City of Bethlehem Welcomes State Minister Michelle Muntefering, the Deputy Minister of Foreign Affairs of Germany

Monday, October 18, 2021
1:15 pm City of Bethlehem Town Hall
Robert J. Donchez, Mayor of the City of Bethlehem and Chair of the Bethlehem World Heritage Commission, is pleased to announce the visit to Bethlehem on Monday, October 18 of Ms. Michelle Müntefering, Deputy Minister for International Cultural Policies at the Ministry of Foreign Affairs of the Federal Republic of Germany.
The Deputy Foreign Minister will present a letter to Mr. Stephen Morris, Chief of the Office of International Affairs and World Heritage Program Coordinator at the National Park Service, U.S. State Department of the Interior, confirming the agreement of the German Government to collaborate with the United Stated on the joint World Heritage nomination for a transnational series of historic Moravian Church Settlements including Bethlehem in the USA, Herrnhut in Germany and Gracehill, Northern Ireland in the United Kingdom.  On her visit, Deputy Foreign Minister Müntefering will be accompanied by the German Consul General in New York, Mr. David Gill.
Mayor Donchez, Catherine Turton, representing Stephen Morris of the Office of International Affairs of the National Park Service; Northampton County Executive Lamont McClure; Curtis H. Barnette, Vice-Chair of Bethlehem World Heritage Commission; Charlene Donchez Mowers, President of the Bethlehem World Heritage Commission and Historic Bethlehem Museums & Sites; Dan Soos, CEO of the Bethlehem Area Moravians; Bishop Hopeton Clennon, Senior Pastor of Central Moravian Church; and Dr. Bryon Grigsby, President of Moravian University will meet with Deputy Minister Müntefering.
While in Bethlehem, Deputy Minister Müntefering will tour Historic Moravian Bethlehem National Historic Landmark District and the Moravian Archives. 
Historic Moravian Bethlehem was added to the U.S. World Heritage Tentative List in 2017 as a potential “extension” to the 2015 inscription on the World Heritage List of the Moravian Church Settlement of Christiansfeld in Denmark.  On September 15, the U.S. Department of the Interior authorized the Historic Moravian Bethlehem National Historic Landmark District to participate in a planned multi-country nomination to the World Heritage List of historic ‘Moravian Church Settlements’ in Europe and North America.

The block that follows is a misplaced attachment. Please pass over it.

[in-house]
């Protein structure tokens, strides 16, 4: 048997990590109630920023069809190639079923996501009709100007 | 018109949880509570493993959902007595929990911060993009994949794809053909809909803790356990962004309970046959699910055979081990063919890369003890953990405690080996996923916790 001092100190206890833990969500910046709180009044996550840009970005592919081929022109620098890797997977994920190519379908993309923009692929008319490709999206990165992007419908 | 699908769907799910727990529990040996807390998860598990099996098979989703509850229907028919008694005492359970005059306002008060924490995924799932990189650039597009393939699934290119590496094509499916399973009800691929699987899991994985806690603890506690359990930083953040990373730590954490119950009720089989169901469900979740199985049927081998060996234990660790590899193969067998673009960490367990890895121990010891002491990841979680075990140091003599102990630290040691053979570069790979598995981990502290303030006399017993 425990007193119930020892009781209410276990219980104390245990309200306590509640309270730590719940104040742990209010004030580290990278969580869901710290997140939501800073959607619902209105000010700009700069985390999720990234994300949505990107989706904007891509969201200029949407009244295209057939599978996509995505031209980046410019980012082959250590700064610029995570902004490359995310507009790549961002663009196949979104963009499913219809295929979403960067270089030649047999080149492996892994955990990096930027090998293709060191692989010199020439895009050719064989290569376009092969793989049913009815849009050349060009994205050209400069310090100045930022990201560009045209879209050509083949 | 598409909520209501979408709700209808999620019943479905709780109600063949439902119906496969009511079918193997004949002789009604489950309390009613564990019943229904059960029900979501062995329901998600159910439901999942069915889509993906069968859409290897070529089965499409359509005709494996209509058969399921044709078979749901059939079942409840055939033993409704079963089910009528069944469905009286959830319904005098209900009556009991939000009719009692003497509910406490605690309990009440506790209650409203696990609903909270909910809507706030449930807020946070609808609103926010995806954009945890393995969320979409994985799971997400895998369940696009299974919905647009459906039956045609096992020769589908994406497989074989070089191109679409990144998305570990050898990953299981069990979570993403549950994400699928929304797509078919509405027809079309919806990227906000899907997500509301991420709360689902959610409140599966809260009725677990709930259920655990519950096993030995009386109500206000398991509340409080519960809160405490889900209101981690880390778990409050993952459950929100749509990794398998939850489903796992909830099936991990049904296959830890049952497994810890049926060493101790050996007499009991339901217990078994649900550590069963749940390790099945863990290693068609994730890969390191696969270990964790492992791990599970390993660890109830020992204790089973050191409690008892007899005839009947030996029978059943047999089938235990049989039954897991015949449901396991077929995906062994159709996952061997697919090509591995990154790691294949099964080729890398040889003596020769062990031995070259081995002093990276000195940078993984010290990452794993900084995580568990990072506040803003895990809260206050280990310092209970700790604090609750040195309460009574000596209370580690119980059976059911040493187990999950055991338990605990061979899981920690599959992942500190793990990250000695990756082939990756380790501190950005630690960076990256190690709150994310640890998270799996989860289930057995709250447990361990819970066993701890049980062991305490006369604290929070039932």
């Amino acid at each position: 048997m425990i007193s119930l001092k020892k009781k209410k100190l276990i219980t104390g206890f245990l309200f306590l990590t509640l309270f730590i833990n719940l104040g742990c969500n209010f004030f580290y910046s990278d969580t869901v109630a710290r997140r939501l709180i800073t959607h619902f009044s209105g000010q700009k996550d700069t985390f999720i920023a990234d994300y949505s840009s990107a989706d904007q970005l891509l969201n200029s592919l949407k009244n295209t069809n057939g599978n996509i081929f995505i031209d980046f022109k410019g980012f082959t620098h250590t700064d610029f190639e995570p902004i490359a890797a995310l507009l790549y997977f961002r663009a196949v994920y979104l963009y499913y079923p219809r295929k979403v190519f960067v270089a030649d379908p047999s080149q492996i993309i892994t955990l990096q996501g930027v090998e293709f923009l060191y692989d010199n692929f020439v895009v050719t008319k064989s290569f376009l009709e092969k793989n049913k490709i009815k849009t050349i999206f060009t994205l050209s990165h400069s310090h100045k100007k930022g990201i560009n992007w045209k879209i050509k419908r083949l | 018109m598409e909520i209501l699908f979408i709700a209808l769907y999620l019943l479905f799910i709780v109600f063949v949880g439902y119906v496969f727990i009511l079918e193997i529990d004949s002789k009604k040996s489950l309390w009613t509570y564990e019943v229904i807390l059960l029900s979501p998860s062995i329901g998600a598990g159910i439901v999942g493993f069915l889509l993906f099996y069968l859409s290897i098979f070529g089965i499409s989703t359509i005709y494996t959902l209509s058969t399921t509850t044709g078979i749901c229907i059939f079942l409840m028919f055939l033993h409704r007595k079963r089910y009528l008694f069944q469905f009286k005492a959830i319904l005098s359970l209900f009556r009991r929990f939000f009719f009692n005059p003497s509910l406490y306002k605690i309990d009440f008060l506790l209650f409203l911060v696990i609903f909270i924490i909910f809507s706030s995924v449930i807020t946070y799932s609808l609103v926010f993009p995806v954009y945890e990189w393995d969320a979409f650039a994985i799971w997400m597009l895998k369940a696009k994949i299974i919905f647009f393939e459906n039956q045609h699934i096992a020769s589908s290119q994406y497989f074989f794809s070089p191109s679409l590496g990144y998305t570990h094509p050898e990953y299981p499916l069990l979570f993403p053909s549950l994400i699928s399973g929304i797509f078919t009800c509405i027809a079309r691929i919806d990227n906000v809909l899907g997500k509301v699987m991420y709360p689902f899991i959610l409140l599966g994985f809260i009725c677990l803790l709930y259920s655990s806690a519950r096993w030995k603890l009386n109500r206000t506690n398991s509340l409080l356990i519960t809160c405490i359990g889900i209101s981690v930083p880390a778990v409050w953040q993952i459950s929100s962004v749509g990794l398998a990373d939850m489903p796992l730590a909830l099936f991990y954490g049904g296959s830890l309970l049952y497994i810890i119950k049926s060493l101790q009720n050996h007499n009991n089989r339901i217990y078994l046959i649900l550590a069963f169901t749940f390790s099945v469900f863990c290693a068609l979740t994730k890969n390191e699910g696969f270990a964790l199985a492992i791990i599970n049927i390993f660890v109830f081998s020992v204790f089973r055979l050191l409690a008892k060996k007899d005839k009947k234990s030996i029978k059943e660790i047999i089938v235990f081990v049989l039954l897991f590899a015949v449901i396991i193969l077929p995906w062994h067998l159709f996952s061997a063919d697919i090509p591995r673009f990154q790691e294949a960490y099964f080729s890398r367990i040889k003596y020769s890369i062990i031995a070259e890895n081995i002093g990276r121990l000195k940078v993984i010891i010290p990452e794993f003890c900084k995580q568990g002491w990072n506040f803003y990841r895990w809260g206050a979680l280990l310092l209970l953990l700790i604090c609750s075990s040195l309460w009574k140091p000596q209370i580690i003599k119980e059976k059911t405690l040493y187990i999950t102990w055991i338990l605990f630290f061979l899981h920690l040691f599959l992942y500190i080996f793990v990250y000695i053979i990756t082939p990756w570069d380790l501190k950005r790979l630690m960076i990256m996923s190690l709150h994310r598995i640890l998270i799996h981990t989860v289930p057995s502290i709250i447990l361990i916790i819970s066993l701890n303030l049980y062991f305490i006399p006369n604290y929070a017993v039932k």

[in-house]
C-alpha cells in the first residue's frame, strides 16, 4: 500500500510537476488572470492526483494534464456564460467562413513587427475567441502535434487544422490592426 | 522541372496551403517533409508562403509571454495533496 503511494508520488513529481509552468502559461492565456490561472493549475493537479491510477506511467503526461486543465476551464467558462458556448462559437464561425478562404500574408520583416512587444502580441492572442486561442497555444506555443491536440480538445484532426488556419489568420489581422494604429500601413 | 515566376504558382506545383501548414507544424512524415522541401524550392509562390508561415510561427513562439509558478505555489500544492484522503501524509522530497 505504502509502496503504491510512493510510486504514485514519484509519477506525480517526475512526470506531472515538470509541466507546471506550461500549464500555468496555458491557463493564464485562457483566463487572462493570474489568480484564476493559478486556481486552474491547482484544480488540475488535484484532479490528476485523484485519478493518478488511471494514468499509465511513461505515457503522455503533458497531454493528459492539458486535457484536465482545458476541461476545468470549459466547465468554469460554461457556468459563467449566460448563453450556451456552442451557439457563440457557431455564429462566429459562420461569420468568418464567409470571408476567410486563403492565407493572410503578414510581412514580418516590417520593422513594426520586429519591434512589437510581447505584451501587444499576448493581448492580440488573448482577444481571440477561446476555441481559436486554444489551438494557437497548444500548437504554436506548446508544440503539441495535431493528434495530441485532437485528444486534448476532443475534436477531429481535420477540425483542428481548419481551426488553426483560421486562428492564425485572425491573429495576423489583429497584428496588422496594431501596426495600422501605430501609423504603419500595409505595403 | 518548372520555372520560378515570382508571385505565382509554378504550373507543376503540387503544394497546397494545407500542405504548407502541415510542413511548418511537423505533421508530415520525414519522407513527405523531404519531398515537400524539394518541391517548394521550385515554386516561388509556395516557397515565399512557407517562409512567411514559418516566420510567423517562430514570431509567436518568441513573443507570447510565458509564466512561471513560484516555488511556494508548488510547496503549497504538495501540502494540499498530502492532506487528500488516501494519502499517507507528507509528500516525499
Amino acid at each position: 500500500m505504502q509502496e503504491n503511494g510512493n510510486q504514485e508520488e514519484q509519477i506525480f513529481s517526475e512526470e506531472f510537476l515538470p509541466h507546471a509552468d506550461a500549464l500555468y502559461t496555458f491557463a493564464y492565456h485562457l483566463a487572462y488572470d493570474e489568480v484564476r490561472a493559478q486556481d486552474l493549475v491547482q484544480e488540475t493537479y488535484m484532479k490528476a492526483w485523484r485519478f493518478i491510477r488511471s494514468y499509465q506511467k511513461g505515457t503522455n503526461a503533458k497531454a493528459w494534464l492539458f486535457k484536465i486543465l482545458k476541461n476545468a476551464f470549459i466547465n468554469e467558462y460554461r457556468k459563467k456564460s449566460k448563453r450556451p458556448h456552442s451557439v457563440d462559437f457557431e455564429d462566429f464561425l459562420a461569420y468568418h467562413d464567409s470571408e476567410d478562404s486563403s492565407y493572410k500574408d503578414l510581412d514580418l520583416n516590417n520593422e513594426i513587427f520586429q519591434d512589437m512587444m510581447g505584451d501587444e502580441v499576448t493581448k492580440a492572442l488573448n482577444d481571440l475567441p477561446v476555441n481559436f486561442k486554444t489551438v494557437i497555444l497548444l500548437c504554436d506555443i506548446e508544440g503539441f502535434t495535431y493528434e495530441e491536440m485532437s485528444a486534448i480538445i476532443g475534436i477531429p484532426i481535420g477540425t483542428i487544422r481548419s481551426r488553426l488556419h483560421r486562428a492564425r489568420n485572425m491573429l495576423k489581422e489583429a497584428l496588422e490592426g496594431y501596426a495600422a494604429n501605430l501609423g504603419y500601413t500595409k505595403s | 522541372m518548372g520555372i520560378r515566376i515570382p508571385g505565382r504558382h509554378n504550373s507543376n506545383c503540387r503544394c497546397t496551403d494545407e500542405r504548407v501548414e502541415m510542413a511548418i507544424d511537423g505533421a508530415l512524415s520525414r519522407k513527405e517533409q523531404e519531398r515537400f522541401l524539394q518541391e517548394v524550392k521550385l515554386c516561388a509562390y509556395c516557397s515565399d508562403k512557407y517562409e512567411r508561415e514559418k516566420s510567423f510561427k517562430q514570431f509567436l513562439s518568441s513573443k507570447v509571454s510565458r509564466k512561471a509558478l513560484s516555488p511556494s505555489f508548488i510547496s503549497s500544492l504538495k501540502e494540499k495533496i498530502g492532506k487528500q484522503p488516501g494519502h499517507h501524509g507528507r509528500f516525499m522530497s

Bethlehem along with the German settlement of Herrnhut and with the proposed addition of Gracehill in Northern Ireland, UK, will develop a proposal to join Christiansfeld as a single World Heritage listing that represents the worldwide influence of the Moravian Church as manifest in a remarkable group of settlements. 
This would be the first multi-country cultural World Heritage nomination for the United States, whose current World Heritage sites include two cross-border natural sites with Canada.
The World Heritage List recognizes cultural and natural sites of universal importance.  There are 1,154 sites in 167 countries that have signed the World Heritage Convention.  Currently there are 24 World Heritage Sites in the United States.

The National Park Service is responsible for implementing the World Heritage Convention on behalf of the Department of the Interior and in cooperation with the Department of State.  The National Park Service’s Office of International Affairs will provide guidance on the development of the nomination and coordinate with the other participating countries. 

On September 14 and 15, representatives from Historic Moravian Bethlehem and from the historic Moravian communities of Herrnhut, Gracehill and Christiansfeld met in Bethlehem to work on the nomination.  On September 15 at Town Hall, there was an official meeting of this Transnational Working Group to sign a Voluntary Association Agreement.